As more people drive electric vehicles, a charging station at work can attract or retain employees.
By Tux Turkel, Staff Writer
Portland Press Herald news story
BRUNSWICK — As global car makers ramp up production of vehicles that run on electricity, some employers are considering installing charging stations as a way to attract and retain workers.
They are also starting to assess how many of their workers drive electric cars. And if they install a charging station at work, should it be free and open to the public?
These were among the questions pondered Wednesday at the state’s first seminar aimed at workplace vehicle charging, the Drive Electric Maine’s EV Workplace Charging Workshop.
The answers aren’t simple, because every business is different and modern electric vehicles are new enough that charging protocols and battery technology are changing fast. But the seminar made clear that Maine businesses are interested in this issue, as a way to attract and retain workers, project an image of leadership and further sustainability goals.
On a state level, policy makers want to reduce Maine’s nearly 100 percent dependence on gasoline and diesel for transportation. Cars and trucks are the leading contributor to the emissions associated with climate change.
Most people who drive electric cars have a garage or yard and charge their cars at home. But as Maine’s cities grow, and more people move to condos and apartments, workplace charging will become critical, according to Barry Woods, the director of electric vehicle innovation at ReVision Energy, one of the seminar sponsors.
“Workplace charging flips the model,” Woods said.
Workplace charging is in its infancy in Maine. The state has roughly 190 charging outlets overall, and Woods could think of only a dozen or so employers with plugs set up for their workers. They include the Hannaford supermarket chain, Unum, Unity College and Idexx.
The cost of installing the most common strength of charging equipment, known as Level 2, can cost between $2,000 and $10,000, according to Woods, depending on factors that include how far the parking area is from electrical service.
The event, at Southern Maine Community College’s Midcoast Campus, was held as the American automobile industry is sending mixed signals to drivers, many of whom favor trucks and sports utility vehicles and are enjoying low gasoline prices.
In June, about 400 Mainers had registered all-electric vehicles in the state, a small but growing portion of the state’s 850,000 registered passenger vehicles.
Earlier this week, General Motors said it would build two new electric vehicles loosely based on the Chevy Bolt in the next 18 months, and more than 20 electric or hydrogen fuel cell vehicles by 2023.
At the same time, GM reported year-over-year sales up 12 percent in September, driven by truck and sales of crossover vehicles. According to Automotive Fleet, vehicle registration data shows that crossovers, which combine features of SUVs and passenger cars, now comprise 27 percent of the total domestic auto market.
Meanwhile, startup luxury electric car company Tesla continues to attract strong media attention. The company announced this week that it’s fixing bottlenecks that have limited production of its new Model 3, a more affordable version of its Model S and Model X. The Model 3 has 450,000 deposits from people who hope to be driving the car next year, and investors continue to put money in the company, which has yet to make a profit.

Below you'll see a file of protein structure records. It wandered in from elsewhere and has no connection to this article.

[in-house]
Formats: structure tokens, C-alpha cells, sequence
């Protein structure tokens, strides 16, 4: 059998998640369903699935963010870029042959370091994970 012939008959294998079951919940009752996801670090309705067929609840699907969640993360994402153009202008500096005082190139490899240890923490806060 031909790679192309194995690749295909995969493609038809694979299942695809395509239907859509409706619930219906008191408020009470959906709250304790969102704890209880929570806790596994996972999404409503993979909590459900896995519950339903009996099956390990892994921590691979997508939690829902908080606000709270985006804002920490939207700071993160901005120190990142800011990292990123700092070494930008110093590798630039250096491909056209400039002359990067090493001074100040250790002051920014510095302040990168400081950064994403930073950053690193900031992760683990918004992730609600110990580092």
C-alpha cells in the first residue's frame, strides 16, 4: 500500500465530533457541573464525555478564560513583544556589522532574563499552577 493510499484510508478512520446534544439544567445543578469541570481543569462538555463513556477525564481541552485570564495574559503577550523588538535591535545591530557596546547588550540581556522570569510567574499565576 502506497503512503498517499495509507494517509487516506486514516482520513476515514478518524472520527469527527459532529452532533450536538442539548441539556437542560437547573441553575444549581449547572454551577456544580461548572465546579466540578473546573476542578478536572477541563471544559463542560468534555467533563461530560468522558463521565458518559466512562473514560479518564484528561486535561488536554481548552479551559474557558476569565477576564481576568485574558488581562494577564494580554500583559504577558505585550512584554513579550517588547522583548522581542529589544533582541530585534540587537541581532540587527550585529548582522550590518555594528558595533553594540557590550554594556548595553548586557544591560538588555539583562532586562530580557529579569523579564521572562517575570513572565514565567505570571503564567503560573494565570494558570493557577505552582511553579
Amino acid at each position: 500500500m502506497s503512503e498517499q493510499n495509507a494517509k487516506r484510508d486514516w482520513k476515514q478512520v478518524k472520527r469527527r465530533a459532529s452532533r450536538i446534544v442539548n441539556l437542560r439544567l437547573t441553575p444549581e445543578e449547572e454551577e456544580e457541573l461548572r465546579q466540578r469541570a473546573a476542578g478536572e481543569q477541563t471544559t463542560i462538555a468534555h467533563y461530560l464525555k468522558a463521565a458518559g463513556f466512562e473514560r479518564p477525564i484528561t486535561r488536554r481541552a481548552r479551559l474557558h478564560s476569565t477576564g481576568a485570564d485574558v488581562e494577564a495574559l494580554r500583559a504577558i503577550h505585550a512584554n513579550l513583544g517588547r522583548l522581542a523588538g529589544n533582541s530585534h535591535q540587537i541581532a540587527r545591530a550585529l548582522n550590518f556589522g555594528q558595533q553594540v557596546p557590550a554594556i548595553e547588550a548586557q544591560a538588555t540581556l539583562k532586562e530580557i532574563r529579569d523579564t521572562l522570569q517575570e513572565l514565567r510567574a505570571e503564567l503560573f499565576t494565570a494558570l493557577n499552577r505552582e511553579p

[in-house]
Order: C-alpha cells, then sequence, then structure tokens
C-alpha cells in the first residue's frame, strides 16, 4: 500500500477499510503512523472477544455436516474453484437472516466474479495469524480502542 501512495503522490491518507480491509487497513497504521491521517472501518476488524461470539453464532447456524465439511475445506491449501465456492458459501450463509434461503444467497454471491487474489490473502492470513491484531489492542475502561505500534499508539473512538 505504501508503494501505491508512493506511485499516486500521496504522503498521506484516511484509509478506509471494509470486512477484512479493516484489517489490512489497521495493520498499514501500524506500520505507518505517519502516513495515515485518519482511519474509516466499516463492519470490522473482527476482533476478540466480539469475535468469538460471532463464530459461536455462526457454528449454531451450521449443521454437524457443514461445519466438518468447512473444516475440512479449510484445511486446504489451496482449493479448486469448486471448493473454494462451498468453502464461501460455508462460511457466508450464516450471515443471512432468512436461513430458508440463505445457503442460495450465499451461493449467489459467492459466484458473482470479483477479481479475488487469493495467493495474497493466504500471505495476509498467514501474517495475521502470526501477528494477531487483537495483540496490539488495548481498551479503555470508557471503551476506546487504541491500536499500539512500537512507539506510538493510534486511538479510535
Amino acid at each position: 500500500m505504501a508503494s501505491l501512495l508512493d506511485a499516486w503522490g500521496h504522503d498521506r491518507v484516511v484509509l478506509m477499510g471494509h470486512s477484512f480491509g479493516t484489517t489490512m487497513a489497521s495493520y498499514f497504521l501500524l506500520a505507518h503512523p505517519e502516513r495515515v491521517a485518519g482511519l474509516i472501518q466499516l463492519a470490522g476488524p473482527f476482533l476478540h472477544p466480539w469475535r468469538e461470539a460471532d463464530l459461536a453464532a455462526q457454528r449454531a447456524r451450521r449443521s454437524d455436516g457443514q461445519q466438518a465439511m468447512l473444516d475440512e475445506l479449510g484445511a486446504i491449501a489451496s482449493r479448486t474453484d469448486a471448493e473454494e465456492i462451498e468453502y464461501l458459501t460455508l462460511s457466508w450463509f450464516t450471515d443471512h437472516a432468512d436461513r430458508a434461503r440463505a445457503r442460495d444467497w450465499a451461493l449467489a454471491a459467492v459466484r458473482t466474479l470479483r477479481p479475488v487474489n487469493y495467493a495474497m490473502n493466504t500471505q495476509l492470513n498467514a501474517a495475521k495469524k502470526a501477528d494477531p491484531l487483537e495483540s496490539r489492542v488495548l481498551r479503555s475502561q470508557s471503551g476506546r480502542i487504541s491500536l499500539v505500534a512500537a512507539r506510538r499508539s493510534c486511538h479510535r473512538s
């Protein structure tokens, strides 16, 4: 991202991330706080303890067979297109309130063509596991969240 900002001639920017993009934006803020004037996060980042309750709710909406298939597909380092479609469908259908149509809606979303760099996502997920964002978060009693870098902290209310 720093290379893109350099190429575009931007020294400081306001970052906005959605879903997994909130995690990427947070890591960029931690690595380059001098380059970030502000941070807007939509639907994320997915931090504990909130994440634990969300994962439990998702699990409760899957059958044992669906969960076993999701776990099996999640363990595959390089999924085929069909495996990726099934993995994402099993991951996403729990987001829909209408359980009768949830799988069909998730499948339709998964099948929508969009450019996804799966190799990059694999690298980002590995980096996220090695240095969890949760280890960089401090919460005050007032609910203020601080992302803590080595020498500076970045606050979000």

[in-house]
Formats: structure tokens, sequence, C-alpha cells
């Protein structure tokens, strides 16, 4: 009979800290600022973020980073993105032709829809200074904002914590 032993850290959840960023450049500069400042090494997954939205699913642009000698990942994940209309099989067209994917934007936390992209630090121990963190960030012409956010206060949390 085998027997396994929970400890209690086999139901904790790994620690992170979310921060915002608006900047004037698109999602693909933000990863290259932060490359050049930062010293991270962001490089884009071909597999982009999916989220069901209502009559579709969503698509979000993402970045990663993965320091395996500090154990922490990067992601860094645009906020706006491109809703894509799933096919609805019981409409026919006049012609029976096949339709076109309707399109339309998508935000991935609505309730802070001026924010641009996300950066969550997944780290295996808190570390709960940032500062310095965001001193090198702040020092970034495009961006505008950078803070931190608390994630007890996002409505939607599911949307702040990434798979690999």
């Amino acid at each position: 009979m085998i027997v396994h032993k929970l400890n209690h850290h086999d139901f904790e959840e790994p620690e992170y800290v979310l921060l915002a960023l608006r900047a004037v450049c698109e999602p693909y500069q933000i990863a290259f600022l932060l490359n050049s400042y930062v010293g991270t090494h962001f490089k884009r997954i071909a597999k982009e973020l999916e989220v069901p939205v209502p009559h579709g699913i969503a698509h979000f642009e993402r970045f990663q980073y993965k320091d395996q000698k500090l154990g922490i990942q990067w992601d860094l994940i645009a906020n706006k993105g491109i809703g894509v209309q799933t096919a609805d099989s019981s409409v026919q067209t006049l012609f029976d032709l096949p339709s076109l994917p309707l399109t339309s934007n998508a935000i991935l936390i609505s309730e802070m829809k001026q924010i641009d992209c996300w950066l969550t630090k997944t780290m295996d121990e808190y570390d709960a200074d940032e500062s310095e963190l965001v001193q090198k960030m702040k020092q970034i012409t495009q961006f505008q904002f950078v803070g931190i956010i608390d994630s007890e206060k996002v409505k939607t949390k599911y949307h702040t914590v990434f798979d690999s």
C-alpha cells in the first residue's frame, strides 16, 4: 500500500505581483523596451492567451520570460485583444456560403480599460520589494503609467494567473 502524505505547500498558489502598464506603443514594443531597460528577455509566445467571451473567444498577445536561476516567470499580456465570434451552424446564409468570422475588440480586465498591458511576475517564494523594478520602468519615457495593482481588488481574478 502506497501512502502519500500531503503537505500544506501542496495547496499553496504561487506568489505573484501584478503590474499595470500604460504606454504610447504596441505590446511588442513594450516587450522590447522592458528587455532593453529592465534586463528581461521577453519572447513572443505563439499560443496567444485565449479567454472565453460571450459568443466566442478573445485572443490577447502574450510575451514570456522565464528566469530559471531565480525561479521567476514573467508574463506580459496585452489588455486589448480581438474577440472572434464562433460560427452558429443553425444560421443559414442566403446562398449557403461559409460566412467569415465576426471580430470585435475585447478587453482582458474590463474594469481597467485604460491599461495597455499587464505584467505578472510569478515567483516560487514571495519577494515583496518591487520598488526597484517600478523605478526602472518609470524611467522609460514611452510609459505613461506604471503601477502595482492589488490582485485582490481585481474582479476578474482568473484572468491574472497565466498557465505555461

A charging station like this might be one option for businesses that want to help employees stay powered up. It would be mounted on a wall or pedestal and wired into 240-volt electrical service, like a clothes dryer or other large home appliance. Staff photo by Tux Turkel
Against this contrasting backdrop, a couple of Maine businesses that have installed charging stations for their workers — the Woodard & Curran engineering firm in Portland and the Wicked Joe coffee maker in Topsham — came to the seminar to talk about their early decisions.
Both companies have installed Level 2 chargers, which can add up to 20 miles of range an hour to a battery. The Woodard & Curran installation cost $5,000 and was used a total of 500 times last year by four local workers and one who visits from Massachusetts.
“We’re trying to encourage more users,” said Lauren Anderson, a market research specialist who was the first to plug in last September.
The station is free for employees and isn’t now connected to a meter, Anderson said. The company has yet to develop a policy around non-worker use because the office, on the outskirts of Portland, isn’t frequented by the general public.
An estimated 80 percent of U.S. companies don’t make their workers pay to charge up, according to a survey by the federal Department of Energy. But Sarah Olexsak, an official who joined the seminar via a video link, said companies tend to institute a fee when charging demand grows. That frees up plugs, and encourages workers who can charge at home to do so.
Olexsak suggested that Maine employers considering workplace charging start with a survey to assess worker demand, now and in the near future. Getting bids for the stations and exploring financial incentives are next steps, she said. Managing the station will involve signs, decisions about fees, security and plug-sharing policies.
The energy department’s Alternative Fuels Data Center website can help employers consider these options.
ReVision Energy offers a free site analysis for businesses.
Also at the event, Central Maine Power announced it will award $4,500 to Greater Portland Council of Governments, to support the lease of an all-electric Nissan Leaf. The Scarborough Public Library and Waynflete School in Portland also each received $2,500 each to buy and install Level 2 charging stations.